Lethe – Chapter 1
Tea and biccies
‘Brought you a cuppa and some biccies1, dear.’
Reg woke with a start.
‘Oh, sorry! Didn’t realise you were snoozing. Can’t see your eyes under that blessed hat.’
Reg pushed back the shapeless old Akubra and blinked up at the familiar figure, silhouetted against the strong afternoon sunlight.
‘I’ll just set it down here … Oh.’ Marjorie stood with the tray gripped as firmly as her knotted, arthritic hands would allow, looking in confusion at the table.
Three mugs there already, each three quarters full. Three plates which had once held biscuits, but now held only crumbs left by the magpies. Broken biscuits scattered on the grass.
‘How ever did those get there?’
She stood in dismay. The tray began to tremble, the crockery to rattle.
With a groan of effort, Reg levered himself out of his low Adirondack chair, pushed himself upright, took the tray from his wife.
‘It’s alright, Marj,’ he soothed. ‘You just forgot, that’s all, love. It’s alright.’
He surveyed the crockery in wonder. ‘Looks like we had quite a party, eh? Silly old duffers, the pair of us.’
Now it was his turn for confusion. The table was full: where to put the tray? Finally he left it precariously balanced on the chair cushion while he emptied the cold mugs of tea under the roses, strewed the remains of the biscuits where the maggies would find them, stacked the plates carefully. ‘There, all sorted!’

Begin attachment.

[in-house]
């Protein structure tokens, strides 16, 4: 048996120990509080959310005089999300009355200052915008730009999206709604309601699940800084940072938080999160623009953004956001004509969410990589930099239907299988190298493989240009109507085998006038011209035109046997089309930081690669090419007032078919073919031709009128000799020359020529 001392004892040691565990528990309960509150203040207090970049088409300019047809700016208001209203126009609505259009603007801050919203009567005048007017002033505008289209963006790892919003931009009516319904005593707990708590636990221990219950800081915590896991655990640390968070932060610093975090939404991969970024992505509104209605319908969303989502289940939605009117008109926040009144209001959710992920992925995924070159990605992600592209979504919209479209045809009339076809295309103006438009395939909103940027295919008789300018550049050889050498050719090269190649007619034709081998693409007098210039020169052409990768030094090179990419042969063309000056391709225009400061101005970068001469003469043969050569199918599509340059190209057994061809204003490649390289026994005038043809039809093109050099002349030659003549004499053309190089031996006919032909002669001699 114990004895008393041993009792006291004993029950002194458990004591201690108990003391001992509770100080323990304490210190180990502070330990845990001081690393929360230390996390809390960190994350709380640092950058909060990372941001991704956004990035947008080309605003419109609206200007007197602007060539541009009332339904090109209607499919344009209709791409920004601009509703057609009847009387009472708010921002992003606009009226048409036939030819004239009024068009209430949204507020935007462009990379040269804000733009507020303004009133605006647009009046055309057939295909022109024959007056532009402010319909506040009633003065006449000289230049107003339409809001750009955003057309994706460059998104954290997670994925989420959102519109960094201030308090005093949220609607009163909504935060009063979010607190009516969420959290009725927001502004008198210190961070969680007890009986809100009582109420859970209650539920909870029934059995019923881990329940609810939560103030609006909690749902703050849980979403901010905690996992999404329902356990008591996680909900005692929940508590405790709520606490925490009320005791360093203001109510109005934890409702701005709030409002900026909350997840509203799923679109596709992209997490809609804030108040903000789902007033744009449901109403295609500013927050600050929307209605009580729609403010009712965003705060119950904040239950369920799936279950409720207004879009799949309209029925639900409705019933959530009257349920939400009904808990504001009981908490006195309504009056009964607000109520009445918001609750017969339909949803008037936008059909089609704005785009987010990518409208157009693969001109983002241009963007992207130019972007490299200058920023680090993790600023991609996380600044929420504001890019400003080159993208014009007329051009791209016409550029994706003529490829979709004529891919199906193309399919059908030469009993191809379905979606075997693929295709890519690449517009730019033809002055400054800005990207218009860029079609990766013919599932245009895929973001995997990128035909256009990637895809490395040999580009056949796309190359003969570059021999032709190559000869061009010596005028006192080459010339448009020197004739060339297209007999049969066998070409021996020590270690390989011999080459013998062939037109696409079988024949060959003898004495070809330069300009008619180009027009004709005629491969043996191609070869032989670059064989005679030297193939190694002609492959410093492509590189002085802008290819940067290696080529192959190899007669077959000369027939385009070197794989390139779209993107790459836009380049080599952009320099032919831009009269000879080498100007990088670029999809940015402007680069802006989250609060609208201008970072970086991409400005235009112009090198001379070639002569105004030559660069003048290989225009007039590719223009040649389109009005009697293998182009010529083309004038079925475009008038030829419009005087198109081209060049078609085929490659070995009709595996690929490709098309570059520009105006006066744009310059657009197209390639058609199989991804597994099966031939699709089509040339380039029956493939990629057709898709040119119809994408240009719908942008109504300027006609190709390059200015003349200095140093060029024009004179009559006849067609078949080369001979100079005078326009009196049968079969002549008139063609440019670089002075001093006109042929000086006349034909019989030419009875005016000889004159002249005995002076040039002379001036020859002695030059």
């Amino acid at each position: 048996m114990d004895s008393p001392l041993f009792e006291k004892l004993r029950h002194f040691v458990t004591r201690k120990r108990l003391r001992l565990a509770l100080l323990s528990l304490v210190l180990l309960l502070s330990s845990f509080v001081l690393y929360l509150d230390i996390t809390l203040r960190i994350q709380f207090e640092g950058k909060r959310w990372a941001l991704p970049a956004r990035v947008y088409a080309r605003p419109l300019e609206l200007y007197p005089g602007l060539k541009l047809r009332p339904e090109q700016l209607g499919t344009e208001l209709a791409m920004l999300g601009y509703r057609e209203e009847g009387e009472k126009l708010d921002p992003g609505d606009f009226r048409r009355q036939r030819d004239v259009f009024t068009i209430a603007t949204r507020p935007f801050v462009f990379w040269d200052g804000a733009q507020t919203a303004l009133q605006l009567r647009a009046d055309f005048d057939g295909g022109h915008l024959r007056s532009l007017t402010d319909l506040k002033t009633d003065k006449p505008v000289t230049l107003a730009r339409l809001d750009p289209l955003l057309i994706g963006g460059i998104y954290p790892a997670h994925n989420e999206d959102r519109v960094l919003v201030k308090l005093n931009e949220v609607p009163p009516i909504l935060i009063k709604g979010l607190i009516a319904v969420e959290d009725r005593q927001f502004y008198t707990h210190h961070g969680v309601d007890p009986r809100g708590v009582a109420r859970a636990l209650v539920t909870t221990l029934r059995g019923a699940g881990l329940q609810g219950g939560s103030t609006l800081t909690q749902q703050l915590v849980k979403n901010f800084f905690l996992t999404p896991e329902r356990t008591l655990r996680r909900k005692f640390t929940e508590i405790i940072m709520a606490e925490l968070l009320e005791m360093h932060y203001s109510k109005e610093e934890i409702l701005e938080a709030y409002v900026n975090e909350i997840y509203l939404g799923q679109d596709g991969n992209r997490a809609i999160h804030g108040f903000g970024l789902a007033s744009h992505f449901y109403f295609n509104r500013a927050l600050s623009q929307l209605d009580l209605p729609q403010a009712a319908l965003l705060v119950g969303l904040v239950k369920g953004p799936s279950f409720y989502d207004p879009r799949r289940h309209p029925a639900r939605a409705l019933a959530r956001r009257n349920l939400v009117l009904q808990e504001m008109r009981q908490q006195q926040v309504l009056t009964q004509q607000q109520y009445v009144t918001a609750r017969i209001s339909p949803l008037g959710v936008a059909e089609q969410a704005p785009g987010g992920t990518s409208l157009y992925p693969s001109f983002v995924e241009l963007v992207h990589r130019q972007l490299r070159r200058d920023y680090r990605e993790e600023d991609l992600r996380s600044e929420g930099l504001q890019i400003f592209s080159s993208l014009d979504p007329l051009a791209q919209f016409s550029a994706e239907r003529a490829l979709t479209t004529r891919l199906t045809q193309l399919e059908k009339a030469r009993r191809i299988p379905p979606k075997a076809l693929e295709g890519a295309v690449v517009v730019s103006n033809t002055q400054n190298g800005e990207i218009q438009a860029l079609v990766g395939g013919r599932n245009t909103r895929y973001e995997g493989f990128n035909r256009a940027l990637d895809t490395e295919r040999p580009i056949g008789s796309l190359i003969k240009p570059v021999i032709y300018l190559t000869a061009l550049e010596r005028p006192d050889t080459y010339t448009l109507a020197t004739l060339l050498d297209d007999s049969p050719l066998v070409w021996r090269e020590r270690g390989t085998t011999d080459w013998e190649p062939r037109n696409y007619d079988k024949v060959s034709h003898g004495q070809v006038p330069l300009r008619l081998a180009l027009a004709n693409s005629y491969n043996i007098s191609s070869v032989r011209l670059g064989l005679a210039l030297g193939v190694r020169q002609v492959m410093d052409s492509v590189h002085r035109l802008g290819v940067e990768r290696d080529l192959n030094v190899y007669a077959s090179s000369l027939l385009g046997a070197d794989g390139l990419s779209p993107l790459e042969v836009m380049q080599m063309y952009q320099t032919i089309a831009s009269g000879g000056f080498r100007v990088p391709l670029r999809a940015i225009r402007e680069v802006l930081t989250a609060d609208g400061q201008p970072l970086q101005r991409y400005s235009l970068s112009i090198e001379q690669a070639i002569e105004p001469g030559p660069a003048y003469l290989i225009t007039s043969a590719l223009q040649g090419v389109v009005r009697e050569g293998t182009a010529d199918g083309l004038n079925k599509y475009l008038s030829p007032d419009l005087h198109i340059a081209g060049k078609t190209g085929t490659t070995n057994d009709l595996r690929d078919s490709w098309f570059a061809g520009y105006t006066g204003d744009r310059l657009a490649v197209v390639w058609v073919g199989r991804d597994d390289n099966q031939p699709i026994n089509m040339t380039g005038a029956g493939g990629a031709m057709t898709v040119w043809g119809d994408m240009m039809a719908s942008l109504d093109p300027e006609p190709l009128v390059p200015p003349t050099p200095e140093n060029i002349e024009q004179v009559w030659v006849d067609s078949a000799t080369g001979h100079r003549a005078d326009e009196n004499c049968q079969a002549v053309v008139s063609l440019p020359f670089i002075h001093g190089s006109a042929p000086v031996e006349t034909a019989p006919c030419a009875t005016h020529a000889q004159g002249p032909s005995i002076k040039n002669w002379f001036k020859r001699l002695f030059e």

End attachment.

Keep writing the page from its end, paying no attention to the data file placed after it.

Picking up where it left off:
Now, here was another tricky problem. Reg puzzled for a moment, then stooped down, straightened with the full tray, handed it to his wife. ‘Here, love. You hold this.’ He transferred the hot mug of tea and the plate of biscuits to the table, then stacked the used crockery on the tray in his wife’s hands. ‘Job done. Teamwork, eh?’
His eyes moistened as he watched Marjorie shuffle back up the lawn to the house. How he loved her! Sixty-something years since they were wed, the 9th of December 1961, a hot early summer’s Saturday in Melbourne. She had looked so beautiful back then: a young thing dressed in lacy white, on the lakeside lawn of the Royal Botanic Garden. ‘Still does,’ he murmured. ‘Still does.’
He turned back to face the river, leaned on the broad, flat arm of the chair, and manoeuvred himself into the seat, wiggling his bottom until finally the cushion was underneath him again. He contemplated the inky water as it swirled by in sluggish eddies. Out beyond the snout of the sand slug2 a trout rose: a big one. He would go after that, one day. Damn river was full of snags these days, mind …
After a time, he glanced down to his left. ‘Ah! Tea and biccies! Bless you, Marj.’ He took a sip and grimaced. Cold again. Ah well, it’s the thought that counts. Maybe a biscuit. Although it looked as if those bloody magpies had been at them.
When the sun sank behind the poplars, the day grew chill, and Reg made his slow way back up to the house. The grass was getting long again, he reflected. It would be full of brown snakes if he didn’t get the mower out soon, but damn, it was all too bloody hard these days.